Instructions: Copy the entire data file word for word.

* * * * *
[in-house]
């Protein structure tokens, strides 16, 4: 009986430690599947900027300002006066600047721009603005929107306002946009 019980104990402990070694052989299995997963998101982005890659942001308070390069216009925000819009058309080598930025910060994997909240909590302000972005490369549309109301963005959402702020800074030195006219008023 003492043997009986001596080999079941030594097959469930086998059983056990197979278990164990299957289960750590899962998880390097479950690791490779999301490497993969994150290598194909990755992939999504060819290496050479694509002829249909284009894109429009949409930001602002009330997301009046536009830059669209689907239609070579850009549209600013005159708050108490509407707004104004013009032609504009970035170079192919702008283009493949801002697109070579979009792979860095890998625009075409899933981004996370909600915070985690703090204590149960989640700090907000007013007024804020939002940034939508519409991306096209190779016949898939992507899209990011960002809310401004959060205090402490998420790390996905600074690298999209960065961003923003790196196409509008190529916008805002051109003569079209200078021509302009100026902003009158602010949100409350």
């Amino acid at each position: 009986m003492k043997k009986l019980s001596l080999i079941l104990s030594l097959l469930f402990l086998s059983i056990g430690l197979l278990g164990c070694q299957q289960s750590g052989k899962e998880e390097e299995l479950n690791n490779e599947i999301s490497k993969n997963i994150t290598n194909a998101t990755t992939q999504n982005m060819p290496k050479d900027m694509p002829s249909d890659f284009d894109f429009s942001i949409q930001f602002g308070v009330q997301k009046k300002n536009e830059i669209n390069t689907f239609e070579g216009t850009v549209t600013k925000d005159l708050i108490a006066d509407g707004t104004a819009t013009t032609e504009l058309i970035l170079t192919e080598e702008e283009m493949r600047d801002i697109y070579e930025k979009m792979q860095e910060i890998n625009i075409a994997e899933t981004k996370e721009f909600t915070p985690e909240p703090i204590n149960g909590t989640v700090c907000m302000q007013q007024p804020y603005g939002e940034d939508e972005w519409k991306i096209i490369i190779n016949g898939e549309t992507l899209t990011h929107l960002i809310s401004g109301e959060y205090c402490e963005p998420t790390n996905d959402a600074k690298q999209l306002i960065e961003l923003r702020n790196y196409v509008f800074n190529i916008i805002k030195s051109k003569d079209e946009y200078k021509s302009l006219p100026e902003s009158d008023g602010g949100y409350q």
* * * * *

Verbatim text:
[in-house]
């Protein structure tokens, strides 16, 4: 009986430690599947900027300002006066600047721009603005929107306002946009 019980104990402990070694052989299995997963998101982005890659942001308070390069216009925000819009058309080598930025910060994997909240909590302000972005490369549309109301963005959402702020800074030195006219008023 003492043997009986001596080999079941030594097959469930086998059983056990197979278990164990299957289960750590899962998880390097479950690791490779999301490497993969994150290598194909990755992939999504060819290496050479694509002829249909284009894109429009949409930001602002009330997301009046536009830059669209689907239609070579850009549209600013005159708050108490509407707004104004013009032609504009970035170079192919702008283009493949801002697109070579979009792979860095890998625009075409899933981004996370909600915070985690703090204590149960989640700090907000007013007024804020939002940034939508519409991306096209190779016949898939992507899209990011960002809310401004959060205090402490998420790390996905600074690298999209960065961003923003790196196409509008190529916008805002051109003569079209200078021509302009100026902003009158602010949100409350």
């Amino acid at each position: 009986m003492k043997k009986l019980s001596l080999i079941l104990s030594l097959l469930f402990l086998s059983i056990g430690l197979l278990g164990c070694q299957q289960s750590g052989k899962e998880e390097e299995l479950n690791n490779e599947i999301s490497k993969n997963i994150t290598n194909a998101t990755t992939q999504n982005m060819p290496k050479d900027m694509p002829s249909d890659f284009d894109f429009s942001i949409q930001f602002g308070v009330q997301k009046k300002n536009e830059i669209n390069t689907f239609e070579g216009t850009v549209t600013k925000d005159l708050i108490a006066d509407g707004t104004a819009t013009t032609e504009l058309i970035l170079t192919e080598e702008e283009m493949r600047d801002i697109y070579e930025k979009m792979q860095e910060i890998n625009i075409a994997e899933t981004k996370e721009f909600t915070p985690e909240p703090i204590n149960g909590t989640v700090c907000m302000q007013q007024p804020y603005g939002e940034d939508e972005w519409k991306i096209i490369i190779n016949g898939e549309t992507l899209t990011h929107l960002i809310s401004g109301e959060y205090c402490e963005p998420t790390n996905d959402a600074k690298q999209l306002i960065e961003l923003r702020n790196y196409v509008f800074n190529i916008i805002k030195s051109k003569d079209e946009y200078k021509s302009l006219p100026e902003s009158d008023g602010g949100y409350q």